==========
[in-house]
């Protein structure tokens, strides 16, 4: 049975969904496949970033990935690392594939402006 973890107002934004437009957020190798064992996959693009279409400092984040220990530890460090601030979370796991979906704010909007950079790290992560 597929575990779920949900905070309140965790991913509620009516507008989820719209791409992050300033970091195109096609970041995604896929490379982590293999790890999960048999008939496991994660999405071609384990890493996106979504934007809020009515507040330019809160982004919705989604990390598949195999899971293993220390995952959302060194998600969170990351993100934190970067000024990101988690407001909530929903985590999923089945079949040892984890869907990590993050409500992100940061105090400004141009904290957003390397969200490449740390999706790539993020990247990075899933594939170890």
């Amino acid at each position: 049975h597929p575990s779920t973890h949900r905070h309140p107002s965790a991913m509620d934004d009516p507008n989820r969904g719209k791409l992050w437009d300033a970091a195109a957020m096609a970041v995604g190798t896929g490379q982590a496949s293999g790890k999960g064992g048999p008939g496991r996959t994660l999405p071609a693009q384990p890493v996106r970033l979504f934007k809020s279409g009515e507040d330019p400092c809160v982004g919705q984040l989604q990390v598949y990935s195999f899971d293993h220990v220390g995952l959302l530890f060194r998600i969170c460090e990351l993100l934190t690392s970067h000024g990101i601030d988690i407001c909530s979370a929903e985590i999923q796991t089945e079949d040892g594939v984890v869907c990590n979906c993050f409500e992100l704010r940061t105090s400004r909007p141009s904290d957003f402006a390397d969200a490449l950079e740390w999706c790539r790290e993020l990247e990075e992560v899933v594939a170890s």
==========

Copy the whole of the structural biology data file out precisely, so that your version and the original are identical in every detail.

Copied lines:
[in-house]
């Protein structure tokens, strides 16, 4: 049975969904496949970033990935690392594939402006 973890107002934004437009957020190798064992996959693009279409400092984040220990530890460090601030979370796991979906704010909007950079790290992560 597929575990779920949900905070309140965790991913509620009516507008989820719209791409992050300033970091195109096609970041995604896929490379982590293999790890999960048999008939496991994660999405071609384990890493996106979504934007809020009515507040330019809160982004919705989604990390598949195999899971293993220390995952959302060194998600969170990351993100934190970067000024990101988690407001909530929903985590999923089945079949040892984890869907990590993050409500992100940061105090400004141009904290957003390397969200490449740390999706790539993020990247990075899933594939170890």
């Amino acid at each position: 049975h597929p575990s779920t973890h949900r905070h309140p107002s965790a991913m509620d934004d009516p507008n989820r969904g719209k791409l992050w437009d300033a970091a195109a957020m096609a970041v995604g190798t896929g490379q982590a496949s293999g790890k999960g064992g048999p008939g496991r996959t994660l999405p071609a693009q384990p890493v996106r970033l979504f934007k809020s279409g009515e507040d330019p400092c809160v982004g919705q984040l989604q990390v598949y990935s195999f899971d293993h220990v220390g995952l959302l530890f060194r998600i969170c460090e990351l993100l934190t690392s970067h000024g990101i601030d988690i407001c909530s979370a929903e985590i999923q796991t089945e079949d040892g594939v984890v869907c990590n979906c993050f409500e992100l704010r940061t105090s400004r909007p141009s904290d957003f402006a390397d969200a490449l950079e740390w999706c790539r790290e993020l990247e990075e992560v899933v594939a170890s």